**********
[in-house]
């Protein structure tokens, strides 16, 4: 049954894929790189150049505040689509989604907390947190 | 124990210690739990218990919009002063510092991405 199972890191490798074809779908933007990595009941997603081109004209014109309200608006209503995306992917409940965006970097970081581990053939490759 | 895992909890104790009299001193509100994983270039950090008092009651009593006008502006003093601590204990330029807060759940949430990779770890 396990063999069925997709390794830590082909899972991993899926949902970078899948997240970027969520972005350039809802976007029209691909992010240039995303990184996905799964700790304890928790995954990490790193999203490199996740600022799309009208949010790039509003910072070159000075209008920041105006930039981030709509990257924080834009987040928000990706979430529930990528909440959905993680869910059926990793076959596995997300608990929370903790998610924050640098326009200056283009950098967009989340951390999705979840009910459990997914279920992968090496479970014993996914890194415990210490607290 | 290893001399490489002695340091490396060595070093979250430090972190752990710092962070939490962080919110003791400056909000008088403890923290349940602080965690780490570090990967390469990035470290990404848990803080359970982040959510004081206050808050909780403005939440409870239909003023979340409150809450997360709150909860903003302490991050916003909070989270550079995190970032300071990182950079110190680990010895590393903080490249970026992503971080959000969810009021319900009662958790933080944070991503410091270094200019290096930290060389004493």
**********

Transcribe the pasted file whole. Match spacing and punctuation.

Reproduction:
[in-house]
């Protein structure tokens, strides 16, 4: 049954894929790189150049505040689509989604907390947190 | 124990210690739990218990919009002063510092991405 199972890191490798074809779908933007990595009941997603081109004209014109309200608006209503995306992917409940965006970097970081581990053939490759 | 895992909890104790009299001193509100994983270039950090008092009651009593006008502006003093601590204990330029807060759940949430990779770890 396990063999069925997709390794830590082909899972991993899926949902970078899948997240970027969520972005350039809802976007029209691909992010240039995303990184996905799964700790304890928790995954990490790193999203490199996740600022799309009208949010790039509003910072070159000075209008920041105006930039981030709509990257924080834009987040928000990706979430529930990528909440959905993680869910059926990793076959596995997300608990929370903790998610924050640098326009200056283009950098967009989340951390999705979840009910459990997914279920992968090496479970014993996914890194415990210490607290 | 290893001399490489002695340091490396060595070093979250430090972190752990710092962070939490962080919110003791400056909000008088403890923290349940602080965690780490570090990967390469990035470290990404848990803080359970982040959510004081206050808050909780403005939440409870239909003023979340409150809450997360709150909860903003302490991050916003909070989270550079995190970032300071990182950079110190680990010895590393903080490249970026992503971080959000969810009021319900009662958790933080944070991503410091270094200019290096930290060389004493």